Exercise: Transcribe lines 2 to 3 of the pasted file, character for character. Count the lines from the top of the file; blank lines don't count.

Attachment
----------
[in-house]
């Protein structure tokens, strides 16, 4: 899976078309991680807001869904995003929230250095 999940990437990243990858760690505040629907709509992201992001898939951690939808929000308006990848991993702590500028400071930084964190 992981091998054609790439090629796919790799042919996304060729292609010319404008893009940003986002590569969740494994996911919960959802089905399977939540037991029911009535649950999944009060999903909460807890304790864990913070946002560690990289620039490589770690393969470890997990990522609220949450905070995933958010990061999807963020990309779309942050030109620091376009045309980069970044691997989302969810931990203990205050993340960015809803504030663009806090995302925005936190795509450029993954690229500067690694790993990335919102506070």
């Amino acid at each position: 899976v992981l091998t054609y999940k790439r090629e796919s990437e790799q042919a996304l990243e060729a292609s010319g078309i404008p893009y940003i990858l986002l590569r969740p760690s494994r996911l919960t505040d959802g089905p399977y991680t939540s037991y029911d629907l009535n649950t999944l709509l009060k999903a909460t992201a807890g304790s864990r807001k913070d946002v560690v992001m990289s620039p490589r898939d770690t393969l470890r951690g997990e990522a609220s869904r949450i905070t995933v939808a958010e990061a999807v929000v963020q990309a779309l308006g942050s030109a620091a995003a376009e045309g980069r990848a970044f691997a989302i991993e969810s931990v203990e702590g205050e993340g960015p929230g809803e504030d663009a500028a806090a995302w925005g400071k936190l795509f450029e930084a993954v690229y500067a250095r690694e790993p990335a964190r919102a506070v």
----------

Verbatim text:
């Protein structure tokens, strides 16, 4: 899976078309991680807001869904995003929230250095 999940990437990243990858760690505040629907709509992201992001898939951690939808929000308006990848991993702590500028400071930084964190 992981091998054609790439090629796919790799042919996304060729292609010319404008893009940003986002590569969740494994996911919960959802089905399977939540037991029911009535649950999944009060999903909460807890304790864990913070946002560690990289620039490589770690393969470890997990990522609220949450905070995933958010990061999807963020990309779309942050030109620091376009045309980069970044691997989302969810931990203990205050993340960015809803504030663009806090995302925005936190795509450029993954690229500067690694790993990335919102506070």
């Amino acid at each position: 899976v992981l091998t054609y999940k790439r090629e796919s990437e790799q042919a996304l990243e060729a292609s010319g078309i404008p893009y940003i990858l986002l590569r969740p760690s494994r996911l919960t505040d959802g089905p399977y991680t939540s037991y029911d629907l009535n649950t999944l709509l009060k999903a909460t992201a807890g304790s864990r807001k913070d946002v560690v992001m990289s620039p490589r898939d770690t393969l470890r951690g997990e990522a609220s869904r949450i905070t995933v939808a958010e990061a999807v929000v963020q990309a779309l308006g942050s030109a620091a995003a376009e045309g980069r990848a970044f691997a989302i991993e969810s931990v203990e702590g205050e993340g960015p929230g809803e504030d663009a500028a806090a995302w925005g400071k936190l795509f450029e930084a993954v690229y500067a250095r690694e790993p990335a964190r919102a506070v």